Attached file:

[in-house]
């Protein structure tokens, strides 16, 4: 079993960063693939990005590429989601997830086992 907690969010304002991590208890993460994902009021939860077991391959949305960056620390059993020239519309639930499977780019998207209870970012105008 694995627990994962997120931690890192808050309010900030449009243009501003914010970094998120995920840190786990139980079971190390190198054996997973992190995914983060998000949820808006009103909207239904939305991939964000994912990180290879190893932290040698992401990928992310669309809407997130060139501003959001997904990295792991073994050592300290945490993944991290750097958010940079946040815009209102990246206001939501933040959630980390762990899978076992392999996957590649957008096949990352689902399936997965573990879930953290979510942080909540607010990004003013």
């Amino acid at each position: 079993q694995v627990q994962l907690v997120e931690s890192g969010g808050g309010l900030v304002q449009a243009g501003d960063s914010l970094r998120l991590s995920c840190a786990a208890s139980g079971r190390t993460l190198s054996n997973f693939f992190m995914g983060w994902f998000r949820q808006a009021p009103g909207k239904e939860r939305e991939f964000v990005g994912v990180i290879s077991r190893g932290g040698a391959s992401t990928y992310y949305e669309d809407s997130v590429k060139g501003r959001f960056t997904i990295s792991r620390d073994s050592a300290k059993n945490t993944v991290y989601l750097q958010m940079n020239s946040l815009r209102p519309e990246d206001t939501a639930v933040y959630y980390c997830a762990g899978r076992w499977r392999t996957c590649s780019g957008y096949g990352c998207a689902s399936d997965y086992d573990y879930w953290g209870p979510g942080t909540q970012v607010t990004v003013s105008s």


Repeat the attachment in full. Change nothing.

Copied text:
[in-house]
């Protein structure tokens, strides 16, 4: 079993960063693939990005590429989601997830086992 907690969010304002991590208890993460994902009021939860077991391959949305960056620390059993020239519309639930499977780019998207209870970012105008 694995627990994962997120931690890192808050309010900030449009243009501003914010970094998120995920840190786990139980079971190390190198054996997973992190995914983060998000949820808006009103909207239904939305991939964000994912990180290879190893932290040698992401990928992310669309809407997130060139501003959001997904990295792991073994050592300290945490993944991290750097958010940079946040815009209102990246206001939501933040959630980390762990899978076992392999996957590649957008096949990352689902399936997965573990879930953290979510942080909540607010990004003013």
């Amino acid at each position: 079993q694995v627990q994962l907690v997120e931690s890192g969010g808050g309010l900030v304002q449009a243009g501003d960063s914010l970094r998120l991590s995920c840190a786990a208890s139980g079971r190390t993460l190198s054996n997973f693939f992190m995914g983060w994902f998000r949820q808006a009021p009103g909207k239904e939860r939305e991939f964000v990005g994912v990180i290879s077991r190893g932290g040698a391959s992401t990928y992310y949305e669309d809407s997130v590429k060139g501003r959001f960056t997904i990295s792991r620390d073994s050592a300290k059993n945490t993944v991290y989601l750097q958010m940079n020239s946040l815009r209102p519309e990246d206001t939501a639930v933040y959630y980390c997830a762990g899978r076992w499977r392999t996957c590649s780019g957008y096949g990352c998207a689902s399936d997965y086992d573990y879930w953290g209870p979510g942080t909540q970012v607010t990004v003013s105008s």